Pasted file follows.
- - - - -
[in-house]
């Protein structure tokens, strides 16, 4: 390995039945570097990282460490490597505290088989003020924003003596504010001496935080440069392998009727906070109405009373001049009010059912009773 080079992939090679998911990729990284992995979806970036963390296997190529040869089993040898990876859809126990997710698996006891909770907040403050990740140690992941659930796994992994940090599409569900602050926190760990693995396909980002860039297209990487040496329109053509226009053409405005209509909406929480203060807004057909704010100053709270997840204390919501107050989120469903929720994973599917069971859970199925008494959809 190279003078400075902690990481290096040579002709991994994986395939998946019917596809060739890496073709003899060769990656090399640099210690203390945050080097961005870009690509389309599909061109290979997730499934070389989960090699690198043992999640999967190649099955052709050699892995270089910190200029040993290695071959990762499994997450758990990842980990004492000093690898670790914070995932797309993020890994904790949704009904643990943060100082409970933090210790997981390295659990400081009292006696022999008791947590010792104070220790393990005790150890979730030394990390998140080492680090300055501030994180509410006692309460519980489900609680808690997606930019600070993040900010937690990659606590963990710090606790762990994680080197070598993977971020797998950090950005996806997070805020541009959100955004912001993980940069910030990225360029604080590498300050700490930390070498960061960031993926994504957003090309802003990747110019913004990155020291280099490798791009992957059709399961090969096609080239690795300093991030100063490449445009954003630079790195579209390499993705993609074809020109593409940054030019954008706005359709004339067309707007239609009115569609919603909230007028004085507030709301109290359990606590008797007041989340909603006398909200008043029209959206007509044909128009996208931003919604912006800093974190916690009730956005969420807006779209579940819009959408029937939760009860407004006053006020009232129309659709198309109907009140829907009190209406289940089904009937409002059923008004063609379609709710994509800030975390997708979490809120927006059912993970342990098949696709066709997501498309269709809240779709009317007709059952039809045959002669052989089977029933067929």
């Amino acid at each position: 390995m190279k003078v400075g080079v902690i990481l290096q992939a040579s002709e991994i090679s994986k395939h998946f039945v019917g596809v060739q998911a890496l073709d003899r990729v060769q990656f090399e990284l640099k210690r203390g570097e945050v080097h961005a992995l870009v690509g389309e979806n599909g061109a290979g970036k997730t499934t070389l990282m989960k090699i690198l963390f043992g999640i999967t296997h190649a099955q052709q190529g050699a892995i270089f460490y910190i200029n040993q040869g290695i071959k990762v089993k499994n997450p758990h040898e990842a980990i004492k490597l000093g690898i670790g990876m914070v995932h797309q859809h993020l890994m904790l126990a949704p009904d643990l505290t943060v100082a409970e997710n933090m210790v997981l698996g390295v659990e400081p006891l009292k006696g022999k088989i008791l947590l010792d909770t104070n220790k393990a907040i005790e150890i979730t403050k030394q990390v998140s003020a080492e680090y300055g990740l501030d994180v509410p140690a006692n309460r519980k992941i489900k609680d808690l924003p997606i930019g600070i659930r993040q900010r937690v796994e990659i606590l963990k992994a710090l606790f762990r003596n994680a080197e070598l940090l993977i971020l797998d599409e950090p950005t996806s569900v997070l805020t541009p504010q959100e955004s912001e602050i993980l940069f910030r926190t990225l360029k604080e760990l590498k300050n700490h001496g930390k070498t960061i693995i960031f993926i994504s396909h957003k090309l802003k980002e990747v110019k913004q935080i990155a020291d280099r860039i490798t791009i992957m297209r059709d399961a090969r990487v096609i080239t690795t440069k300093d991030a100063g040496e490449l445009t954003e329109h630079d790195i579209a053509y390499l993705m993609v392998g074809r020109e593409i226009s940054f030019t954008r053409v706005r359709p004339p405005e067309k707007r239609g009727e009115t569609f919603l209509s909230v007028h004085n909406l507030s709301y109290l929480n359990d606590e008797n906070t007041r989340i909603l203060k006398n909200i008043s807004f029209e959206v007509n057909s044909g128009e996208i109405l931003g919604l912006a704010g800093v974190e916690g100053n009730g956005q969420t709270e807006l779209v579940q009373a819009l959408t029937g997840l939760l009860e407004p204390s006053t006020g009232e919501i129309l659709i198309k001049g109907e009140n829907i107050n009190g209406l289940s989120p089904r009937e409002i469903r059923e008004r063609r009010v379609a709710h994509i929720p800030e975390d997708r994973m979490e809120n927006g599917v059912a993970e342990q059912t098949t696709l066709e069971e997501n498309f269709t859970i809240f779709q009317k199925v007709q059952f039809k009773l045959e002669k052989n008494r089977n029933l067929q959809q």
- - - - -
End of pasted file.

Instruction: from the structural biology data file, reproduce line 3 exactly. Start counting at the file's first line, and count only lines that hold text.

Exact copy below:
């Amino acid at each position: 390995m190279k003078v400075g080079v902690i990481l290096q992939a040579s002709e991994i090679s994986k395939h998946f039945v019917g596809v060739q998911a890496l073709d003899r990729v060769q990656f090399e990284l640099k210690r203390g570097e945050v080097h961005a992995l870009v690509g389309e979806n599909g061109a290979g970036k997730t499934t070389l990282m989960k090699i690198l963390f043992g999640i999967t296997h190649a099955q052709q190529g050699a892995i270089f460490y910190i200029n040993q040869g290695i071959k990762v089993k499994n997450p758990h040898e990842a980990i004492k490597l000093g690898i670790g990876m914070v995932h797309q859809h993020l890994m904790l126990a949704p009904d643990l505290t943060v100082a409970e997710n933090m210790v997981l698996g390295v659990e400081p006891l009292k006696g022999k088989i008791l947590l010792d909770t104070n220790k393990a907040i005790e150890i979730t403050k030394q990390v998140s003020a080492e680090y300055g990740l501030d994180v509410p140690a006692n309460r519980k992941i489900k609680d808690l924003p997606i930019g600070i659930r993040q900010r937690v796994e990659i606590l963990k992994a710090l606790f762990r003596n994680a080197e070598l940090l993977i971020l797998d599409e950090p950005t996806s569900v997070l805020t541009p504010q959100e955004s912001e602050i993980l940069f910030r926190t990225l360029k604080e760990l590498k300050n700490h001496g930390k070498t960061i693995i960031f993926i994504s396909h957003k090309l802003k980002e990747v110019k913004q935080i990155a020291d280099r860039i490798t791009i992957m297209r059709d399961a090969r990487v096609i080239t690795t440069k300093d991030a100063g040496e490449l445009t954003e329109h630079d790195i579209a053509y390499l993705m993609v392998g074809r020109e593409i226009s940054f030019t954008r053409v706005r359709p004339p405005e067309k707007r239609g009727e009115t569609f919603l209509s909230v007028h004085n909406l507030s709301y109290l929480n359990d606590e008797n906070t007041r989340i909603l203060k006398n909200i008043s807004f029209e959206v007509n057909s044909g128009e996208i109405l931003g919604l912006a704010g800093v974190e916690g100053n009730g956005q969420t709270e807006l779209v579940q009373a819009l959408t029937g997840l939760l009860e407004p204390s006053t006020g009232e919501i129309l659709i198309k001049g109907e009140n829907i107050n009190g209406l289940s989120p089904r009937e409002i469903r059923e008004r063609r009010v379609a709710h994509i929720p800030e975390d997708r994973m979490e809120n927006g599917v059912a993970e342990q059912t098949t696709l066709e069971e997501n498309f269709t859970i809240f779709q009317k199925v007709q059952f039809k009773l045959e002669k052989n008494r089977n029933l067929q959809q």